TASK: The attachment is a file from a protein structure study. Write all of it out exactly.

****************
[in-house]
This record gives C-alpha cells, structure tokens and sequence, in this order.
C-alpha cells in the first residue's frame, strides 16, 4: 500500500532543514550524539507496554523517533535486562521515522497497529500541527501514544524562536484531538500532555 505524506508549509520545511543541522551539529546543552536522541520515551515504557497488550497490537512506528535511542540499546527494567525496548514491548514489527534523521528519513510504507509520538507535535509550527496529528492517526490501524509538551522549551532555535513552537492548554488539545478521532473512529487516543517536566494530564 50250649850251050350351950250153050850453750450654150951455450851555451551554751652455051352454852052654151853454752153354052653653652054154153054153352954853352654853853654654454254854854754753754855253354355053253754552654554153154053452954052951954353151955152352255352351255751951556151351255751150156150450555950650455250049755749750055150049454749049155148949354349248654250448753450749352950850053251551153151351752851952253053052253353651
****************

[in-house]
This record gives C-alpha cells, structure tokens and sequence, in this order.
C-alpha cells in the first residue's frame, strides 16, 4: 500500500532543514550524539507496554523517533535486562521515522497497529500541527501514544524562536484531538500532555 505524506508549509520545511543541522551539529546543552536522541520515551515504557497488550497490537512506528535511542540499546527494567525496548514491548514489527534523521528519513510504507509520538507535535509550527496529528492517526490501524509538551522549551532555535513552537492548554488539545478521532473512529487516543517536566494530564 50250649850251050350351950250153050850453750450654150951455450851555451551554751652455051352454852052654151853454752153354052653653652054154153054153352954853352654853853654654454254854854754753754855253354355053253754552654554153154053452954052951954353151955152352255352351255751951556151351255751150156150450555950650455250049755749750055150049454749049155148949354349248654250448753450749352950850053251551153151351752851952253053052253353651